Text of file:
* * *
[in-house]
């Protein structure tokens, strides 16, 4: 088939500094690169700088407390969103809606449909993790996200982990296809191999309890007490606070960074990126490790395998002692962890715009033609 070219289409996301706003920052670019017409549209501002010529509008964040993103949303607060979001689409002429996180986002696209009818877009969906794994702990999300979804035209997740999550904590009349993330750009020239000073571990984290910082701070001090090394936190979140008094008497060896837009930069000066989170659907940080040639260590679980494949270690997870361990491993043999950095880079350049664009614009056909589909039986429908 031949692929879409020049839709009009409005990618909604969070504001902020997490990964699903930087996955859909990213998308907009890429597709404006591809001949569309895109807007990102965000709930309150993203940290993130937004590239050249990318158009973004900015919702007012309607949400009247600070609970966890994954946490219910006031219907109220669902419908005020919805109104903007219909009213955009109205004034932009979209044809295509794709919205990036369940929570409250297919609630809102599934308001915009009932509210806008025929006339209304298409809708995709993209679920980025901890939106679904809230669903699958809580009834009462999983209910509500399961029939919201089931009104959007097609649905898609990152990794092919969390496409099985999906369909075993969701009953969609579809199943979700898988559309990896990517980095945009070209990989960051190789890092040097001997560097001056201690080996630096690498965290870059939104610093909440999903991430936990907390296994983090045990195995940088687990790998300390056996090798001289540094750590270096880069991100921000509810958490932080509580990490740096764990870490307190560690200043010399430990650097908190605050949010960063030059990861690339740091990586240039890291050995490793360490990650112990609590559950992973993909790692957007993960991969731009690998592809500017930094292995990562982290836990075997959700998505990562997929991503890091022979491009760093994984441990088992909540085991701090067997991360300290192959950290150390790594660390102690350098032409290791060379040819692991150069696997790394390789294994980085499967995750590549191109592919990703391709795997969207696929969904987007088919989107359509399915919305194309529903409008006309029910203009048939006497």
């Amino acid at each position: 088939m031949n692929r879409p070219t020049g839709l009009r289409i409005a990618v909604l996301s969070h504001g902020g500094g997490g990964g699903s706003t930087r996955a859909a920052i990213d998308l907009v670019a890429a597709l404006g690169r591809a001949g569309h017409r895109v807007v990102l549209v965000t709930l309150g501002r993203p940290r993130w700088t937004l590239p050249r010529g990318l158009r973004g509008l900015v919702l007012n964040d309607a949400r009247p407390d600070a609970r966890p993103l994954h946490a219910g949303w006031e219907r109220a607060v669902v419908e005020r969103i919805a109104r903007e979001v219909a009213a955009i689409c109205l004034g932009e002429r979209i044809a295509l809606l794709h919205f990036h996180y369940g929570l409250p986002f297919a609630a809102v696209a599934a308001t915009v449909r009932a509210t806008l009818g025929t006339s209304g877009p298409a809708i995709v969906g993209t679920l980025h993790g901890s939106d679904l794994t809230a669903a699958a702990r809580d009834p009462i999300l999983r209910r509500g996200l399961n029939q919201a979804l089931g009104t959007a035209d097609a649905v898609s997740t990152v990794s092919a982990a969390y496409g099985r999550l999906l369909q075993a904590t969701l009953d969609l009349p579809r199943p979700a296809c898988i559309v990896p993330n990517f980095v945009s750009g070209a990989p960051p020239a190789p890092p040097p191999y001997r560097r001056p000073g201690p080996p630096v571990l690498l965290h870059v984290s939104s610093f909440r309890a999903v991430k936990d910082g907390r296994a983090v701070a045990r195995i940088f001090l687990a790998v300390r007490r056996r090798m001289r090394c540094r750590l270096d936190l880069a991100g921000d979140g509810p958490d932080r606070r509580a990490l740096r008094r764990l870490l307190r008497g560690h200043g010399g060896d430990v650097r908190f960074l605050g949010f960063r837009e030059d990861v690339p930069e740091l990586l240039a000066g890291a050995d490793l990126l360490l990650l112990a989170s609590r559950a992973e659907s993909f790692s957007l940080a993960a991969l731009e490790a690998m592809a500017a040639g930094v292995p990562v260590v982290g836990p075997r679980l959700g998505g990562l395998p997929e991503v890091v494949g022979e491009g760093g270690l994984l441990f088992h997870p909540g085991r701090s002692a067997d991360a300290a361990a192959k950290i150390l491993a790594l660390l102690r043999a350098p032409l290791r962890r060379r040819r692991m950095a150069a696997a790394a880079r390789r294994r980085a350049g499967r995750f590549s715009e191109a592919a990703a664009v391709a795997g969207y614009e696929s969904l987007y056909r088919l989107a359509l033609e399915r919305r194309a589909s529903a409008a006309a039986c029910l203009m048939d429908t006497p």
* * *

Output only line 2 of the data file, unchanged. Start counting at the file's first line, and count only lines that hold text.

């Protein structure tokens, strides 16, 4: 088939500094690169700088407390969103809606449909993790996200982990296809191999309890007490606070960074990126490790395998002692962890715009033609 070219289409996301706003920052670019017409549209501002010529509008964040993103949303607060979001689409002429996180986002696209009818877009969906794994702990999300979804035209997740999550904590009349993330750009020239000073571990984290910082701070001090090394936190979140008094008497060896837009930069000066989170659907940080040639260590679980494949270690997870361990491993043999950095880079350049664009614009056909589909039986429908 031949692929879409020049839709009009409005990618909604969070504001902020997490990964699903930087996955859909990213998308907009890429597709404006591809001949569309895109807007990102965000709930309150993203940290993130937004590239050249990318158009973004900015919702007012309607949400009247600070609970966890994954946490219910006031219907109220669902419908005020919805109104903007219909009213955009109205004034932009979209044809295509794709919205990036369940929570409250297919609630809102599934308001915009009932509210806008025929006339209304298409809708995709993209679920980025901890939106679904809230669903699958809580009834009462999983209910509500399961029939919201089931009104959007097609649905898609990152990794092919969390496409099985999906369909075993969701009953969609579809199943979700898988559309990896990517980095945009070209990989960051190789890092040097001997560097001056201690080996630096690498965290870059939104610093909440999903991430936990907390296994983090045990195995940088687990790998300390056996090798001289540094750590270096880069991100921000509810958490932080509580990490740096764990870490307190560690200043010399430990650097908190605050949010960063030059990861690339740091990586240039890291050995490793360490990650112990609590559950992973993909790692957007993960991969731009690998592809500017930094292995990562982290836990075997959700998505990562997929991503890091022979491009760093994984441990088992909540085991701090067997991360300290192959950290150390790594660390102690350098032409290791060379040819692991150069696997790394390789294994980085499967995750590549191109592919990703391709795997969207696929969904987007088919989107359509399915919305194309529903409008006309029910203009048939006497």